What Were The Mayan Ceremonial Centers?

The Mayan ceremonial centers were places with temples in which the Mayan gods were worshiped, through ceremonies and rituals. In the Mayan religion, human sacrifice was common, with blood being considered food for the deities. Among the deities, Itzamna -the creator god-, the four Pawatun, the Bacab, the four Chaac, Kukulcan or Quetzalcóatl stand out. Some of the main Mayan religious centers are Cival, Río Azul, Coba, Caracol, El Pilar and Motul de San José, among others.

The Mayan civilization was a culture that flourished in the Mesoamerican region with about 8 million inhabitants. Their settlements were characterized by great pyramids and platforms made of earth and stone.

The temple of Coba is one of the main Mayan ceremonial centers.

The ceremonial centers were built and maintained by populations of farmers. These cities were capable of building temples for public ceremonies which in turn attracted more inhabitants.

The most important Mayan centers

1- Cival

Cival is a Mayan center located in the modern department of Petén in Guatemala. The site flourished from the 6th to the 1st century BC, during the Pre-Classic period.

At the time it came to house up to 10,000 people. The center has stepped pyramids and squares arranged to visualize astronomical phenomena.

2- Ceibal

El Ceibal is a Mayan center located in the modern department of Petén in Guatemala. This was occupied in the pre-classic period until the Terminal Classic period, between 400 BC and 600 AD

Its estimated population was around 8,000 to 10,000 inhabitants. The priest-kings and the nobility inhabited the main ceremonial center and the common people occupied the spaces on the periphery of it.

3- Blue River

Río Azul is a Mayan center located in the modern department of Petén in Guatemala. This center flourished during the late pre-classic period between 350 BC and 250 AD.

Its population is estimated at 3,500 inhabitants. This city was later dominated by Tikal and Teotihuacán as a trade route to the Caribbean Sea.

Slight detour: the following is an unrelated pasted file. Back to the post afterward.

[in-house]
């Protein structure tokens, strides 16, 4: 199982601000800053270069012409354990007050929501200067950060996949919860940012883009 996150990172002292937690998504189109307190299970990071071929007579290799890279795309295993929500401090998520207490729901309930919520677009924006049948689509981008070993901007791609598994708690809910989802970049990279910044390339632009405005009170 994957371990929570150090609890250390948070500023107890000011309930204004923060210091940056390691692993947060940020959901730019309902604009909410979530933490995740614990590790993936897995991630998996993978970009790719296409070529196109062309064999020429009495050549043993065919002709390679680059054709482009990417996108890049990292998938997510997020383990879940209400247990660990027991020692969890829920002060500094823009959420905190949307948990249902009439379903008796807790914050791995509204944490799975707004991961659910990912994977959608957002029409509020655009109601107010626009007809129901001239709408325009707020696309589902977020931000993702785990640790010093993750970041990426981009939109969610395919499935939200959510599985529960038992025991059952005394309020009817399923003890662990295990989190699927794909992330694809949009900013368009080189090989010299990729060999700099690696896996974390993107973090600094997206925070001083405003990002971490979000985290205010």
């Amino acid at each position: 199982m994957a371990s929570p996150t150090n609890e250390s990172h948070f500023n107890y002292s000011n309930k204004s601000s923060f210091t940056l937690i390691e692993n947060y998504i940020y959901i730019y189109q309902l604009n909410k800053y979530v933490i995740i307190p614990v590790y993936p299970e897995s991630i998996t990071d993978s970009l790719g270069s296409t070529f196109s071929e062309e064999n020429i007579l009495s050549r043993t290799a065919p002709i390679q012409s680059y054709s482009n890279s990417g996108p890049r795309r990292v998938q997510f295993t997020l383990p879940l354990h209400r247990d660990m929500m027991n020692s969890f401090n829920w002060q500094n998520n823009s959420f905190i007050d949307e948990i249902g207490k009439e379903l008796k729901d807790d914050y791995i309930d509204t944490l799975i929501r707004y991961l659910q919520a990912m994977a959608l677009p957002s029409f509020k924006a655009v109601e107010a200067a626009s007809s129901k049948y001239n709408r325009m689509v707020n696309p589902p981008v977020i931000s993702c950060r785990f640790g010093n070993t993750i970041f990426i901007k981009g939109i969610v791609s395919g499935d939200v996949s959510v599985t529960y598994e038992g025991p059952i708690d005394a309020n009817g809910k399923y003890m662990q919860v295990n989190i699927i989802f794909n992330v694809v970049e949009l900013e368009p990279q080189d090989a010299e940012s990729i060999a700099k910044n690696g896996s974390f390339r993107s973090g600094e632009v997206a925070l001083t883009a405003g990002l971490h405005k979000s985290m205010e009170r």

4- Snail

Caracol is a Mayan center located in the modern Cayo District of Belize. This center flourished in 636 AD where massive construction of buildings is dated.

Caracol is home to 53 grated stone monuments and more than 250 tombs and 200 catacombs. By the early classical period, this was part of an extensive network of trade routes. The central square has temples on all 3 sides.

5- Coba

Coba is a Mayan center located in the modern State of Quintana Roo on the Yucatan Peninsula in Mexico.

This center comprises one of the most complex road networks in the Mayan world. In its stepped temples, there are stelae that document the ceremonial life and the most important events of its flowering in the late classical period.

6- Copan

Copán is a Mayan center located in the modern department of Copán in Honduras. This was considered the capital city of one of the kingdoms of the classical period between the 5th and 9th centuries BC. The complex has stepped pyramids that are juxtaposed around a central plaza.

7- Calakmuk

Calakmuk is a Mayan center located in the state of Campeche in Mexico. This complex was considered one of the most powerful cities that existed in the Mayan world during the classical period.

Its population is estimated to have reached about 50,000 people. At present, about 6,750 structures have been identified, among which the great pyramid stands out. It rises over 45 meters, making it one of the tallest Mayan pyramids.

8- The Pillar

El Pilar is a Mayan center located on a portion of the border between Belize and Guatemala, 12 kilometers from San Ignacio.